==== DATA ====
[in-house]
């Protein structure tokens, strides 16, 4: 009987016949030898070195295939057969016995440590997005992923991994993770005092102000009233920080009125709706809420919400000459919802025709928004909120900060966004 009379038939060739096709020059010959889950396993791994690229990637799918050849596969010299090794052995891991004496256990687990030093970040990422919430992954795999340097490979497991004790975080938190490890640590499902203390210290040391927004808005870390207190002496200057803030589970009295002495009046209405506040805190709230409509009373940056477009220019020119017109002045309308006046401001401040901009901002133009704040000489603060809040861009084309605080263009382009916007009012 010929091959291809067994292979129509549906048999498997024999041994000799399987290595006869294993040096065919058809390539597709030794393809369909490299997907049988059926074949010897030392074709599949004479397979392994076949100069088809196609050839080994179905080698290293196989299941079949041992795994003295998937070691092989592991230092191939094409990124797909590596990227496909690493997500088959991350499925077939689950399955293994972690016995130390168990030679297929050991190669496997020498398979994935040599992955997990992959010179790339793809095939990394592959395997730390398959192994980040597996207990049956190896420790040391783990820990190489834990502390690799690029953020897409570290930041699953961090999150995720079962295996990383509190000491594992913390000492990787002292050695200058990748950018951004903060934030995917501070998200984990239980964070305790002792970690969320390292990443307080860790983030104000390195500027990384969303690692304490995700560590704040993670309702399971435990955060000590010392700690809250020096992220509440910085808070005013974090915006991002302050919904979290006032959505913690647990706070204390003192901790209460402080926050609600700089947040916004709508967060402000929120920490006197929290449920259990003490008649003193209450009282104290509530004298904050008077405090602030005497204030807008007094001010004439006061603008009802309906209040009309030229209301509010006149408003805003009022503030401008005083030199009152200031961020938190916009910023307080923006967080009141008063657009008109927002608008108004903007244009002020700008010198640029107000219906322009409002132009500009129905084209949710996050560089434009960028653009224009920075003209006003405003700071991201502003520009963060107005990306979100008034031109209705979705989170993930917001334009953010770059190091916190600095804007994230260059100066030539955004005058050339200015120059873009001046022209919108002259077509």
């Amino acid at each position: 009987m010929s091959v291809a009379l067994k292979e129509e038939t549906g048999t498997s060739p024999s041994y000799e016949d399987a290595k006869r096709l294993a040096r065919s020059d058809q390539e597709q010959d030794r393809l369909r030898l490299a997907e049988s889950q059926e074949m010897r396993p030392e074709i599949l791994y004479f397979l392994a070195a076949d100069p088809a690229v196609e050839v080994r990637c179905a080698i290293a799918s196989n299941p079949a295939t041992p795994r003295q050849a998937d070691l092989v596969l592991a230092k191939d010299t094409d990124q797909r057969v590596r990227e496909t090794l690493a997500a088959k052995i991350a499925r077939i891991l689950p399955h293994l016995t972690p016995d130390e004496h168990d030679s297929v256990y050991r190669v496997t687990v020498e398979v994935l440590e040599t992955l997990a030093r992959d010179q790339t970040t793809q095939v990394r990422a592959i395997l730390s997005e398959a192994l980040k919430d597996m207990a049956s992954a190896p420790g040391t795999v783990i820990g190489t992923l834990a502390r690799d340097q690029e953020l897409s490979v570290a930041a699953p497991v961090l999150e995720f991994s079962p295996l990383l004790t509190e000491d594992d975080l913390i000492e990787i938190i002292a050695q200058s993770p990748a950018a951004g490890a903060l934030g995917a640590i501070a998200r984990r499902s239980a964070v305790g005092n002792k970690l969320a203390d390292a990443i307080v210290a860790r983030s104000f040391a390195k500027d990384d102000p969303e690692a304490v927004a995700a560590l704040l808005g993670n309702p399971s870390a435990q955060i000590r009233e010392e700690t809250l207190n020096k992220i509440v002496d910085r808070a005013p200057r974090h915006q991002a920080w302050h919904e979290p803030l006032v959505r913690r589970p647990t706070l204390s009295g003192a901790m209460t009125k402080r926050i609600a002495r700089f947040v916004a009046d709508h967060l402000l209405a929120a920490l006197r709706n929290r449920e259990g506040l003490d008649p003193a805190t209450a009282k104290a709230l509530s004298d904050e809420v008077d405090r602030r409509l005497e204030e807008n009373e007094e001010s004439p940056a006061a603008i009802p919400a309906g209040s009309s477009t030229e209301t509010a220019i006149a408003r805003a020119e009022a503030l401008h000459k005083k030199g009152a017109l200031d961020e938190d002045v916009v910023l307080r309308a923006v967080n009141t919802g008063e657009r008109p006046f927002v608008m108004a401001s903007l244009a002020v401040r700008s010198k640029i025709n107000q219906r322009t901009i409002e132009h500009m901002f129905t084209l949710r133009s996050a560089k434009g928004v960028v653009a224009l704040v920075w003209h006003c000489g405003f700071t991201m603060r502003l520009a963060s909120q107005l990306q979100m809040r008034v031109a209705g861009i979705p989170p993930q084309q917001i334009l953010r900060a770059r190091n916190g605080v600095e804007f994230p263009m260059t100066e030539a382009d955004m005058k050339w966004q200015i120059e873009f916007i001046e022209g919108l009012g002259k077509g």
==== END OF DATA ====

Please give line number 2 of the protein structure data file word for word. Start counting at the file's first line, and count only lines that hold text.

């Protein structure tokens, strides 16, 4: 009987016949030898070195295939057969016995440590997005992923991994993770005092102000009233920080009125709706809420919400000459919802025709928004909120900060966004 009379038939060739096709020059010959889950396993791994690229990637799918050849596969010299090794052995891991004496256990687990030093970040990422919430992954795999340097490979497991004790975080938190490890640590499902203390210290040391927004808005870390207190002496200057803030589970009295002495009046209405506040805190709230409509009373940056477009220019020119017109002045309308006046401001401040901009901002133009704040000489603060809040861009084309605080263009382009916007009012 010929091959291809067994292979129509549906048999498997024999041994000799399987290595006869294993040096065919058809390539597709030794393809369909490299997907049988059926074949010897030392074709599949004479397979392994076949100069088809196609050839080994179905080698290293196989299941079949041992795994003295998937070691092989592991230092191939094409990124797909590596990227496909690493997500088959991350499925077939689950399955293994972690016995130390168990030679297929050991190669496997020498398979994935040599992955997990992959010179790339793809095939990394592959395997730390398959192994980040597996207990049956190896420790040391783990820990190489834990502390690799690029953020897409570290930041699953961090999150995720079962295996990383509190000491594992913390000492990787002292050695200058990748950018951004903060934030995917501070998200984990239980964070305790002792970690969320390292990443307080860790983030104000390195500027990384969303690692304490995700560590704040993670309702399971435990955060000590010392700690809250020096992220509440910085808070005013974090915006991002302050919904979290006032959505913690647990706070204390003192901790209460402080926050609600700089947040916004709508967060402000929120920490006197929290449920259990003490008649003193209450009282104290509530004298904050008077405090602030005497204030807008007094001010004439006061603008009802309906209040009309030229209301509010006149408003805003009022503030401008005083030199009152200031961020938190916009910023307080923006967080009141008063657009008109927002608008108004903007244009002020700008010198640029107000219906322009409002132009500009129905084209949710996050560089434009960028653009224009920075003209006003405003700071991201502003520009963060107005990306979100008034031109209705979705989170993930917001334009953010770059190091916190600095804007994230260059100066030539955004005058050339200015120059873009001046022209919108002259077509």